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Most athletes who spend time in the weight room think they know how to perform the Bench Press. Guess what: most of them are wrong.

The Bench is more than just pushing a bar off your chest. And if you want to press some serious weight in this exercise, you first need to understand how the body functions. One small technique error can take your body out of the proper position, costing you strength and restricting your potential gains. (Watch Ndamukong Suh perform the Bench.)

Here are the three most common technique mistakes, which silently sabotage athletes' Bench Press efforts—along with advice on how to avoid them.

Using the wrong arm angle

Read more: 3 Reasons Your Bench Is Weak

The Bench Press is arguably one of the most important lifts you can perform. As a strength and powerlifting coach, I prescribe the Bench Press in my programs for upper-body strength training. Unfortunately, this exercise has a habit of aggravating the shoulders.

It is my job to make sure my clients and athletes can perform an exercise in a pain-free range of motion. I often modify the exercise based on the following criteria:

Comfort—the movement is pain-free, feels natural and works within the client's current physiology.

Control—the client or athlete can demonstrate the movement technique and body positioning as provided in each exercise description.

If you feel shoulder pain during the Bench Press, all is not lost. You can modify the exercise to accommodate your shoulder anatomy and protect your health. No one modification is universal for everyone, so we recommend trying each version to find one you can perform with comfort and control. Here's what we do.

RELATED: 3 Reasons Your Bench is Weak

Read more: How to Bench Press With a Shoulder Injury

If you knew that a certain type of exercise could benefit your heart, improve your balance, strengthen your bones, and help you lose weight as it made you look and feel better, wouldn't you want to get started? Well, studies show that strength training can do all of that and more. Strength training is not just about bodybuilders lifting weights in a gym. It can benefit people of all ages and may be particularly important for people with health issues such as arthritis or a heart condition.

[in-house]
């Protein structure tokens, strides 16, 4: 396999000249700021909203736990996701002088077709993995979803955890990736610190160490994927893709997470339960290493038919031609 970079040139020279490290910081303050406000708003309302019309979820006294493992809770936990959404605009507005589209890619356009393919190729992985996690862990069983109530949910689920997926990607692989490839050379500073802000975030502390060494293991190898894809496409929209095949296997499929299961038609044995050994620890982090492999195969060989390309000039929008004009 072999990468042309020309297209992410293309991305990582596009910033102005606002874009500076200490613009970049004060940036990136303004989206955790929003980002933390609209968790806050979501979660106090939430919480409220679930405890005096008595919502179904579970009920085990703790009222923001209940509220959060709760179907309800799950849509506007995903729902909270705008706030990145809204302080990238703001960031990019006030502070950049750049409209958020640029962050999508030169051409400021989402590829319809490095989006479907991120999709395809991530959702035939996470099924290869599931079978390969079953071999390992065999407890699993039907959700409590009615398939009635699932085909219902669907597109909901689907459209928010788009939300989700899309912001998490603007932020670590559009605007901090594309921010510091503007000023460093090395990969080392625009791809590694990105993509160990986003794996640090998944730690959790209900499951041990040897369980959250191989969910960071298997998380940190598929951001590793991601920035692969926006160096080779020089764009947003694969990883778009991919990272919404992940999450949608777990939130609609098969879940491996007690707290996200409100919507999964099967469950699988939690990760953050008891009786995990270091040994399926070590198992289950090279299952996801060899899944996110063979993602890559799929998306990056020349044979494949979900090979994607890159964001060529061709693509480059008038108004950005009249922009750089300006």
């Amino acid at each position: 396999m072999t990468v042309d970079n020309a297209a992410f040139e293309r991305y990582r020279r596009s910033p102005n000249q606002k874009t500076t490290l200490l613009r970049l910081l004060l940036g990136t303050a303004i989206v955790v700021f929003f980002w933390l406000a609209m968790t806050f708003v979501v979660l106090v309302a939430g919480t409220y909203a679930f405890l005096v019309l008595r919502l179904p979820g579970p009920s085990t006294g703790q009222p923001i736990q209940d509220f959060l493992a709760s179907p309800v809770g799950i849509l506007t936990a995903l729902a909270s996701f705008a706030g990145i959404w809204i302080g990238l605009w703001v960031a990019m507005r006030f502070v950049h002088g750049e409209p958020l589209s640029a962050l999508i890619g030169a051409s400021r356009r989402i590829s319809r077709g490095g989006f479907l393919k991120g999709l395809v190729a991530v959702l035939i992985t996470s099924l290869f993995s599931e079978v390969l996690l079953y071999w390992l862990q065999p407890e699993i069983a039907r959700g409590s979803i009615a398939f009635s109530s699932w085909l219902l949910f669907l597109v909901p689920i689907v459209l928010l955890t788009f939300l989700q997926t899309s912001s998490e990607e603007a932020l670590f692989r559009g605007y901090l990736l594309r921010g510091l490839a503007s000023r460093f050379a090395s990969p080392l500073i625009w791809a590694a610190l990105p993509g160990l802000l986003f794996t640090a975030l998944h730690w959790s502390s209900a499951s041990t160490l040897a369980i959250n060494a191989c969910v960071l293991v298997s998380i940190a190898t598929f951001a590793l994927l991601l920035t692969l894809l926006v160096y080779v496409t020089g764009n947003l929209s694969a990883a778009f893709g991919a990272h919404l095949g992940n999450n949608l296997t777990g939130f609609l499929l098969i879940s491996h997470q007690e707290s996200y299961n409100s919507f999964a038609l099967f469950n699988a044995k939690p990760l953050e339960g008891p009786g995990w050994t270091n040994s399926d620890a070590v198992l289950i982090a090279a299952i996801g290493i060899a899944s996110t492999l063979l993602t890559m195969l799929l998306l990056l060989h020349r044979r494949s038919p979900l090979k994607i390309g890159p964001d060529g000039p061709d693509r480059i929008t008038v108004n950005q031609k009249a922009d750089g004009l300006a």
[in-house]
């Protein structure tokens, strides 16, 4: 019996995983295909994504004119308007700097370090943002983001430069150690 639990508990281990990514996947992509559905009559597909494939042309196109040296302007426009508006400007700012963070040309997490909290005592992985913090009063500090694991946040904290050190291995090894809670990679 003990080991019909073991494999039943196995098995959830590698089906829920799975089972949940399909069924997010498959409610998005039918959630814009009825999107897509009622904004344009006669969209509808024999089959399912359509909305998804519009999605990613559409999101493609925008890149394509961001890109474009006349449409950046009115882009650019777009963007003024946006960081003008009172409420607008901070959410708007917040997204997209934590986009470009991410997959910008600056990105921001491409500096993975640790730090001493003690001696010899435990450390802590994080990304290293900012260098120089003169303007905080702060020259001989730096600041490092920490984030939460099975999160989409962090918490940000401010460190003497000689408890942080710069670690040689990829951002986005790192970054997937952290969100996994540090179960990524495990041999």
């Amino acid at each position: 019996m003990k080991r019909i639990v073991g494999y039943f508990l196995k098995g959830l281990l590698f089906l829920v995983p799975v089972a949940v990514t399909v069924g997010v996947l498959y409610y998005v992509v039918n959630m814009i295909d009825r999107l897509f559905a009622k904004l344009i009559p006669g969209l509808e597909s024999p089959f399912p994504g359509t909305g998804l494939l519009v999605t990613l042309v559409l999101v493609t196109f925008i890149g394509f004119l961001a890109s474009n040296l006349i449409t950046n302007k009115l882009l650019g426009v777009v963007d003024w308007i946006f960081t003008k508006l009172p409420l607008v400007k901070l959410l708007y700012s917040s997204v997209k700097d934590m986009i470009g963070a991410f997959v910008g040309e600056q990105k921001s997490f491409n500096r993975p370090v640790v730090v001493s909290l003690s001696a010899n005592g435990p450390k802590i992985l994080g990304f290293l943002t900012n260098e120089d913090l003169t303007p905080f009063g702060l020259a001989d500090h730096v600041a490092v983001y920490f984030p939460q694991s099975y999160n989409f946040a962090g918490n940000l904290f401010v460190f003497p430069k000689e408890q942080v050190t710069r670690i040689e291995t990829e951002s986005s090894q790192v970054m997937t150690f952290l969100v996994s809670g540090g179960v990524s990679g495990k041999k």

Strength Training: The Benefits

Yes, strength training will add definition to your muscles and give men and women alike more fit and toned bodies. But working out with weights does so much more:

1. Strength training helps keep the weight off for good.

Not only does strength training aid in shedding pounds, it helps maintain weight loss, too. A recent study revealed that women who followed a weight-training routine 3 times a week increased the amount of calories burned in normal daily activity (in addition to those burned during exercise), helping them to maintain their current weight.

Read more: 7 Reasons to Add Strength Training to Your Workout Routine

You're going about your business in the gym. Then a jacked dude saunters over and decides to share some of his glorious wisdom. And because he's jacked, you believe what he says.

In actuality, he was spewing some good ole' fashioned broscience—anecdotal information that sounds credible but is not backed up by actual science. Often this kind of info is harmless. But if you're not careful, bad broscience can ruin your workouts.

Below we share seven common broscience tips you might hear in the gym and why these tips are misleading.

Broscience Myth 1: Lifting Slow Makes You Slow


Different schools of nutrition argue endlessly about protein. Vegans swear it destroys our kidneys and we're eating far too much. Strength athletes and leangains devotees can't get enough. The government claims 56 grams/day is more than enough for anyone—yet even the most conservative and fat-friendly paleo templates recommend closer to 90 grams. Paleo eaters and omnivores enjoy pointing out that animal protein is "complete", unlike most grain and vegetable proteins, while vegetarians and vegans swear by "protein combining". And just about everyone gets confused when acronyms like BV, NPU, and PDCAAS enter the picture.

What Is Protein, Anyway?

Read more: Dietary Protein 101

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